AAU-ETD AAU-ETD
 

Addis Ababa University Libraries Electronic Thesis and Dissertations: AAU-ETD! >
Institute of Regional and Local Development >
Thesis - Regional and Local Development >

Please use this identifier to cite or link to this item: http://hdl.handle.net/123456789/3975

Title: NGOs NATURAL RESOURCES MANAGEMENT TECHNOLOGIES: THEIR ADOPTION BY FARMERS WITH EVIDENCE FROM KINDO KOISHA AREA, SOUTHERN ETHIOPIA
Authors: GINJO, GIYA
Advisors: Professor K.N. Singh
Keywords: NGOs NATURAL RESOURCES MANAGEMENT
ADOPTION BY FARMERS
Copyright: Jun-2000
Date Added: 25-Nov-2012
Publisher: AAU
Abstract: NGOs have considerable experience in promoting and disseminating NRM technologies throughout the world. In line with this, since the 1984/85 Sahelian drought, NGOs have introduced various NRM technologies to rehabilitate renewable natural resources in different rural areas of Ethiopia. SOS ( 'Save Our Soils') Sahel/UK international is one of such environmental NGOs in Ethiopia. The major objective of this paper was to examine whether farmers in the study area have adopted the SOS-Sahel initiated NRM technologies and some socio-economic and institutional factors affecting the adoption and sustainability issue. The study was based on the survey of 92 randomly selected HH heads from Kindo Koisha Wereda and other institutional data sources from project, local, regional and federal offices concerned with environment and NRM. The study has employed both descriptive and qualitative analysis as methodological tools. The findings have shown that both the structural and agronomic NRM technologies were introduced by the project. From among agronomic measures (multipurpose grasses and shade trees) and from structural measures soil bund were well adopted. For instance, the adoption level of technologies shows that out of the total farmers more than 93% adopted soil bund, 58% adopted grass strips and 50 % adopted shade trees. Training, labour availability, participation and access to hand tools were found to be highly affecting the adoption process in the study area. In fact, as compared to previous government intervention in the area the adoption is better due to improved participation (during implementation), favorable attitude of community towards the technologies introduced, better awareness creation and technical back-up services. Although the SOS-Sahel introduced NRM technology is highly accepted in the study area its widespread replication and sustainability seems requiring additional technical and material assistant. In fact, about 78.6 % of respondents covered in this survey showed interest to continue the intervention. However, some of them put material and technical pre-conditions to undertake conservation measures in a sustained manner. Hence, addressing socio-economic and institutional arrangement such as additional training, access to hand tools, creating means for off-farm income sources, strengthening conservation work groups, improving basic social infrastructures like water supply, health facilities for human and animal and introducing agro-forestry and fuel wood saving mechanisms is necessary. In general the paper concludes by highlighting that SOS-Sahel /KRDP should design and implement a sound socioeconomic and institutional NRM package arrangements in addition to technical feasibility to ensure the sustainability of the NRM interventions. Finally, NGOs efforts to mange natural resources should be encouraged through clear sector/actor-NRM Policy/ strategy and its subsequent implementation procedure which might be designed by Federal Environmental Protection Authority or government bodies concerned with NRM in SNNPR to ensure the lasting benefit from such NGOs intervention.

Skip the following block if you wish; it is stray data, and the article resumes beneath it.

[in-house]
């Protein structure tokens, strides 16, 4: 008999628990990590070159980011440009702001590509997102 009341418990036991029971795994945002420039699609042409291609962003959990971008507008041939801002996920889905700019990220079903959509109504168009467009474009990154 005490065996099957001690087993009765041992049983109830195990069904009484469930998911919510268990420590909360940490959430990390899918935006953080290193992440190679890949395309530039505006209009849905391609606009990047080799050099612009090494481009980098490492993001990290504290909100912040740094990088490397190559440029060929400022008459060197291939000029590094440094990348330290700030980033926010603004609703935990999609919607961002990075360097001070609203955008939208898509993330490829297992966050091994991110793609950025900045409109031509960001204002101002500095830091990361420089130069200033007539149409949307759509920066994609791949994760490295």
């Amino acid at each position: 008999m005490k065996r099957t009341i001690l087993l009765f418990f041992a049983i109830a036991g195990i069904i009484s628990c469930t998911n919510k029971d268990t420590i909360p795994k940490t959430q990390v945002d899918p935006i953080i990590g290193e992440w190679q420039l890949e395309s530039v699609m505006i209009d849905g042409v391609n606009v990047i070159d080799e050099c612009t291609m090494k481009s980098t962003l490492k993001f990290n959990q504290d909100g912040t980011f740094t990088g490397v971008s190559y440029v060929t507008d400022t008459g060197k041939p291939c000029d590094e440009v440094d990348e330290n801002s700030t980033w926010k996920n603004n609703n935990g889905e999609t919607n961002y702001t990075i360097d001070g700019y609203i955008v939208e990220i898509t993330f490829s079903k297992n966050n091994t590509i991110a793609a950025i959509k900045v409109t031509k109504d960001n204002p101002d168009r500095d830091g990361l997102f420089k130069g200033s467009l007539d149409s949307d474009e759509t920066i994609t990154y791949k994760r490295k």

URI: http://hdl.handle.net/123456789/3975
Appears in:Thesis - Regional and Local Development

Files in This Item:

File Description SizeFormat
GINJO GIYA.pdf88.91 MBAdobe PDFView/Open

Items in the AAUL Digital Library are protected by copyright, with all rights reserved, unless otherwise indicated.

 

  Last updated: May 2010. Copyright © Addis Ababa University Libraries - Feedback